Commands by roknir (1)

  • You can use this one-liner for a quick and dirty (more customizable) alternative to the watch command. The keys to making this work: everything exists in an infinite loop; the loop starts with a clear; the loop ends with a sleep. Enter whatever you'd like to keep an eye on in the middle. Show Sample Output


    1
    while (true); do clear; uname -n; echo ""; df -h /; echo ""; tail -5 /var/log/auth.log; echo ""; vmstat 1 5; sleep 15; done
    roknir · 2010-08-23 04:37:58 0

What's this?

commandlinefu.com is the place to record those command-line gems that you return to again and again. That way others can gain from your CLI wisdom and you from theirs too. All commands can be commented on, discussed and voted up or down.

Share Your Commands


Check These Out

Get AWS temporary credentials ready to export based on a MFA virtual appliance
You might want to secure your AWS operations requiring to use a MFA token. But then to use API or tools, you need to pass credentials generated with a MFA token. This commands asks you for the MFA code and retrieves these credentials using AWS Cli. To print the exports, you can use: `awk '{ print "export AWS_ACCESS_KEY_ID=\"" $1 "\"\n" "export AWS_SECRET_ACCESS_KEY=\"" $2 "\"\n" "export AWS_SESSION_TOKEN=\"" $3 "\"" }'` You must adapt the command line to include: * $MFA_IDis ARN of the virtual MFA or serial number of the physical one * TTL for the credentials

generate iso

Edit a file on a remote host using vim

Get full from half remembered commands
Show all commands having the part known by you. Eg: $apropos pdf | less

Share a terminal screen with others
If you enable multiuser, then you can permit others to share your screen session. The following conditions apply: 1. screen must be suid root; 2. "multiuser on" must be configured in ~/.screenrc; 3. control the others user(s) access with "aclchg": # ----- from ~/.screenrc-users ----- aclchg someuser +rx "#?" #enable r/o access to "someuser" aclchg someuser -x "#,at,aclchg,acladd,acldel,quit" # don't allow these aclchg otheruser +rwx "#?" # enable r/w access to "otheruser" aclchg otheruser -x "#,at,aclchg,acladd,acldel,quit" # don't allow them to use these commands # ----- After doing this (once), you start your session with: $ screen Then, the other user can join your terminal session(s) with youruserid: $ screen -r youruserid/ Note: the trailing "/" is required. Multiple users can share the same screen simultaneously, each with independent access controlled precisely with "aclchg" in the ~/.screenrc file. I use the following setup: # ~/.screenrc-base # default screenrc on any host source $HOME/.screenrc-base source $HOME/.screenrc-$HOST source $HOME/.screenrc-users # ----- Then, the base configurations are in ~/.screenrc-base; the host-specific configurations are in ~/.screenrc-$HOST, and the user configurations are in ~/.screenrc-users. The host-specific .screenrc file might contain some host-specific screen commands; e.g.: # ~/.screen-myhost # ----- screen -t 'anywhere' /bin/tcsh screen -t 'anywhere1' /bin/tcsh # ---- The .screenrc-base contains: # ~/.screenrc-base ## I find typing ^a (Control-a) awkward. So I set the escape key to CTRL-j instead of a. escape ^Jj termcapinfo xterm* ti@:te@: autodetach on zombie kr verbose on multiuser on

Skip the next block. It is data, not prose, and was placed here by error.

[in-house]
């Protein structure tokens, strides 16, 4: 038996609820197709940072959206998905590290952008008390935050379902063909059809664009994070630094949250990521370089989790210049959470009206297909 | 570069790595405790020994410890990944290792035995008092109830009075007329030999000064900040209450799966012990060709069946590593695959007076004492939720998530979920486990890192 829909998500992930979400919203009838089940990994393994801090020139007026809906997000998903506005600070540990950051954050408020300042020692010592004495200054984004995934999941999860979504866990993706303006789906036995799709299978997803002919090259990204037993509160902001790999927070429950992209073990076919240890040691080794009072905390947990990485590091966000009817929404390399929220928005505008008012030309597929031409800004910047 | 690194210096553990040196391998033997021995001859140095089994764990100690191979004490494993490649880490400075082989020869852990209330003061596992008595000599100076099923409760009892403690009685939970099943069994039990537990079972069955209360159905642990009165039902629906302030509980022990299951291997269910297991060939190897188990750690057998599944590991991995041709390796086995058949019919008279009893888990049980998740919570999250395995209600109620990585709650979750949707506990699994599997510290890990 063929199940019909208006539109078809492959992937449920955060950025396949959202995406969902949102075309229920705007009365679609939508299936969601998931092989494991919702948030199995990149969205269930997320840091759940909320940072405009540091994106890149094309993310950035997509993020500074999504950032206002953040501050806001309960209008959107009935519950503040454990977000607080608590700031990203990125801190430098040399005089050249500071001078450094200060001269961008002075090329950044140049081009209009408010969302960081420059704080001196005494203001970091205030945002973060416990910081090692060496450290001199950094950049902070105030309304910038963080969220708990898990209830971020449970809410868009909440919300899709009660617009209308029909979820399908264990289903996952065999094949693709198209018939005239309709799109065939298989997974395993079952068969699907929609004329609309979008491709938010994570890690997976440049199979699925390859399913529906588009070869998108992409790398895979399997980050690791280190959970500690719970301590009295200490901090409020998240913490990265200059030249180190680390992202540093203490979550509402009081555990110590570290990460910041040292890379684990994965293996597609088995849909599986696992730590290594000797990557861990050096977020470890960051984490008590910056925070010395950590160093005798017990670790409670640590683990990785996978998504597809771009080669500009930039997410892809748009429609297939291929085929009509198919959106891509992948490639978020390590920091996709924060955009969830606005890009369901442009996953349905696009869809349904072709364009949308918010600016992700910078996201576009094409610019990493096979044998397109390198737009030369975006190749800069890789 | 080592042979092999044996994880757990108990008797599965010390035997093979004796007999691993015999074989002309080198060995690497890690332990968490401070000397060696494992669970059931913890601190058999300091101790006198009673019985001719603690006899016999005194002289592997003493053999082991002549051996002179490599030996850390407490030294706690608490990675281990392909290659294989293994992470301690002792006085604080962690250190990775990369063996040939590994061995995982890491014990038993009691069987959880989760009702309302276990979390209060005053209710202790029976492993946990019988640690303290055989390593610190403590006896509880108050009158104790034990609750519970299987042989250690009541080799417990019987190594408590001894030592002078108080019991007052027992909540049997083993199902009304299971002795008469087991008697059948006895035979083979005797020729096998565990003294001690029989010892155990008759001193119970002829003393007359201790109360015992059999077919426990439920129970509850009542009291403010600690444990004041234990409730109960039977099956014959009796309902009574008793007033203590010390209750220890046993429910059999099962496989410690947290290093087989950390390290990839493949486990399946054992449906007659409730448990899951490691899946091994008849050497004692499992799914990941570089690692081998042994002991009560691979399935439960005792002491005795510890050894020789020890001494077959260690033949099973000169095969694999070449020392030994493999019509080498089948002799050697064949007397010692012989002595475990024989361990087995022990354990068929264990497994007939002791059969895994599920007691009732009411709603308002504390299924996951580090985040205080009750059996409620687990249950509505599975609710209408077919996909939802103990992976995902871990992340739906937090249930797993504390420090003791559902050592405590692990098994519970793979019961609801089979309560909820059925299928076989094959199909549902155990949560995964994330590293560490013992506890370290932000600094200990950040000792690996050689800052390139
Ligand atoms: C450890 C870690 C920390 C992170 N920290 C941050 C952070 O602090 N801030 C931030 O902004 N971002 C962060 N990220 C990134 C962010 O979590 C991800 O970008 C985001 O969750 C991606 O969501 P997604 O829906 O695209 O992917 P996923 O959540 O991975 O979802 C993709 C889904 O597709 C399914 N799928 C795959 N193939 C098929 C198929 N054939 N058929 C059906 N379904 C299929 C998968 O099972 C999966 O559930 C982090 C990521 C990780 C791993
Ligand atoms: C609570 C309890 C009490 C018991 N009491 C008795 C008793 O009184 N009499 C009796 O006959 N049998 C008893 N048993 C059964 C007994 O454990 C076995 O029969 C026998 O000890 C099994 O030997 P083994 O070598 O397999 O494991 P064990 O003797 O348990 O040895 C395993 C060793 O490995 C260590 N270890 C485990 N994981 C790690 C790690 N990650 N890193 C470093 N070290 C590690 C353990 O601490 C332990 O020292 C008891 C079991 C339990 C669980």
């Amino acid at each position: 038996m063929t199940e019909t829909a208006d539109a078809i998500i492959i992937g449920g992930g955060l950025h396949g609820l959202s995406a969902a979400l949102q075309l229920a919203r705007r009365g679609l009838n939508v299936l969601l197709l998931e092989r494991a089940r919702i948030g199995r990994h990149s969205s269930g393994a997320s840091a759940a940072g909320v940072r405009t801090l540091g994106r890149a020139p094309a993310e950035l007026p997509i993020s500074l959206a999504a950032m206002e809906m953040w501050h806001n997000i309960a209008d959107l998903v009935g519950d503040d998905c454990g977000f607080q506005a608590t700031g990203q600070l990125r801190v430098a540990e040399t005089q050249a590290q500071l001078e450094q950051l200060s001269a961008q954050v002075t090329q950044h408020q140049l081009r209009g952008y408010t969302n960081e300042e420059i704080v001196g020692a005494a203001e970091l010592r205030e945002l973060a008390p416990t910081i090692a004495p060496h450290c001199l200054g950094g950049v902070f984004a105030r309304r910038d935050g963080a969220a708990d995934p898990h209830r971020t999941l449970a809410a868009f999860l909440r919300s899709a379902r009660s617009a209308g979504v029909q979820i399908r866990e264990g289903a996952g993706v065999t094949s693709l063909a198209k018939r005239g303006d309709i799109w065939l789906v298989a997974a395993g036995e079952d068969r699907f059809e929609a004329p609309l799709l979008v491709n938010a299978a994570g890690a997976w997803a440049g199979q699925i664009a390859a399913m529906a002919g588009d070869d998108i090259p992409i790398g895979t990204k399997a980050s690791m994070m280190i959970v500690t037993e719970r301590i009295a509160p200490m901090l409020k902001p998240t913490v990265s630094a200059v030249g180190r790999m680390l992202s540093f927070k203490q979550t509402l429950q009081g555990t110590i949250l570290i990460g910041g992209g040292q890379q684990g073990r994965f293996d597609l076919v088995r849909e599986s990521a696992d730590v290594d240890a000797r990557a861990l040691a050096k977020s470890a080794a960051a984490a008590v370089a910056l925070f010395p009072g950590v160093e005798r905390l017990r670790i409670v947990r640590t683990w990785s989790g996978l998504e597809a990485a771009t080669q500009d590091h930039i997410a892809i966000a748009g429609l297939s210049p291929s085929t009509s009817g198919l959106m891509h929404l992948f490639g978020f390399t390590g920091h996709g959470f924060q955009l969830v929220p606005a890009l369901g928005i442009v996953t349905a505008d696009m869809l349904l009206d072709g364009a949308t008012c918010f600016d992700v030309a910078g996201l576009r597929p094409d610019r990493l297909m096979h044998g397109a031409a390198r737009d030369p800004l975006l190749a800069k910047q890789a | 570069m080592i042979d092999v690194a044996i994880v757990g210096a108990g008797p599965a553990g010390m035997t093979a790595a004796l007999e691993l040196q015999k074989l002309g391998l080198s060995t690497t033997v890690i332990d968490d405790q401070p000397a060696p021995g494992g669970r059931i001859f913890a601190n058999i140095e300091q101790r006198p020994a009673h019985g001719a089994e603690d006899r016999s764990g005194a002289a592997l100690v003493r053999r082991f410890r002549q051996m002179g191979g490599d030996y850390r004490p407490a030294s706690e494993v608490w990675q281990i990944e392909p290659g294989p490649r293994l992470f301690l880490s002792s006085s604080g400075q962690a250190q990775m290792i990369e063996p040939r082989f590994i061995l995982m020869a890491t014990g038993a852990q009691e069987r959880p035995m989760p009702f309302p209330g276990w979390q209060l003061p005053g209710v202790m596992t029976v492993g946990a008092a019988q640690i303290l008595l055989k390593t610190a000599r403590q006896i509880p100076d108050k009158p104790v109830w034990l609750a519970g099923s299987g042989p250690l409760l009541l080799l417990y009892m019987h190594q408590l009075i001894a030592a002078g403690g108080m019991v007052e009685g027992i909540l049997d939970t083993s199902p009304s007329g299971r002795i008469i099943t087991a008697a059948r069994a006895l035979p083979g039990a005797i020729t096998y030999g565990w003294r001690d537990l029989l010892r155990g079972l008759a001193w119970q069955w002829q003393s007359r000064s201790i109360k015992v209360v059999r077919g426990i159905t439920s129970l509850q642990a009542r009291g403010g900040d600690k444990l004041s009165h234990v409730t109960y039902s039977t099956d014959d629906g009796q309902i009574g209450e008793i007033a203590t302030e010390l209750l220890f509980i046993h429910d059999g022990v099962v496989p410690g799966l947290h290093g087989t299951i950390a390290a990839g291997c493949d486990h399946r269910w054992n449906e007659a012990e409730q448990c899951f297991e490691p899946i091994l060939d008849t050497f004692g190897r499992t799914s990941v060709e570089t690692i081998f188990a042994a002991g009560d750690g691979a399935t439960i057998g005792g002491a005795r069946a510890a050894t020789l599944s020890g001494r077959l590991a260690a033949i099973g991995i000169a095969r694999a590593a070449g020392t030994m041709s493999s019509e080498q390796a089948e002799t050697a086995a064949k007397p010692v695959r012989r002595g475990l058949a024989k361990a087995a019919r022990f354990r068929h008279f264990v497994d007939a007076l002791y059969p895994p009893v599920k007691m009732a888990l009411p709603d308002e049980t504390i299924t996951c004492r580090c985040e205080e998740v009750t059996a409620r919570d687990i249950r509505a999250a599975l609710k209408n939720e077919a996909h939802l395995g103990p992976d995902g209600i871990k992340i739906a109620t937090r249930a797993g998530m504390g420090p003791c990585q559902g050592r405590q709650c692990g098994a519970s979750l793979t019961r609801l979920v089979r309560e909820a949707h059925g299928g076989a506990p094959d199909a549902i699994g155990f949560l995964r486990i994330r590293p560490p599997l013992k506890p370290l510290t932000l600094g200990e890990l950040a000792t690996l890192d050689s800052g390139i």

convert single digit to double digits
Uses 'rename' to pad zeros in front of first existing number in each filename. The "--" is not required, but it will prevent errors on filenames which start with "-". You can change the "2d" to any number you want, equaling the total numeric output: aka, 4d = ????, 8d = ????????, etc. I setup a handful of handy functions to this effect (because I couldn't figure out how to insert a var for the value) in the form of 'padnum?', such as: padnum5 () { /usr/bin/rename 's/\d+/sprintf("%05d",$&)/e' -- $@ } Which would change a file "foo-1.txt" to "foo-00001.txt"

Convert seconds to [DD:][HH:]MM:SS
Converts any number of seconds into days, hours, minutes and seconds. sec2dhms() { declare -i SS="$1" D=$(( SS / 86400 )) H=$(( SS % 86400 / 3600 )) M=$(( SS % 3600 / 60 )) S=$(( SS % 60 )) [ "$D" -gt 0 ] && echo -n "${D}:" [ "$H" -gt 0 ] && printf "%02g:" "$H" printf "%02g:%02g\n" "$M" "$S" }

Most used command

View acceptable client certificate CA names asked for during SSL renegotiations
The key is to use the -prexit option at the command line, and then type "quit" instead of CTRL-C to exit OpenSSL. OpenSSL will then dump its last negotiated state, printing out the contents of the renegotiated handshake. Crucial for debugging client certificate configurations on web servers such as IIS, which renegotiate the SSL/TLS connection with the HTTP request in-flight to ask the client for a cert.

Router discovery


Stay in the loop…

Follow the Tweets.

Every new command is wrapped in a tweet and posted to Twitter. Following the stream is a great way of staying abreast of the latest commands. For the more discerning, there are Twitter accounts for commands that get a minimum of 3 and 10 votes - that way only the great commands get tweeted.

» http://twitter.com/commandlinefu
» http://twitter.com/commandlinefu3
» http://twitter.com/commandlinefu10

Subscribe to the feeds.

Use your favourite RSS aggregator to stay in touch with the latest commands. There are feeds mirroring the 3 Twitter streams as well as for virtually every other subset (users, tags, functions,…):

Subscribe to the feed for: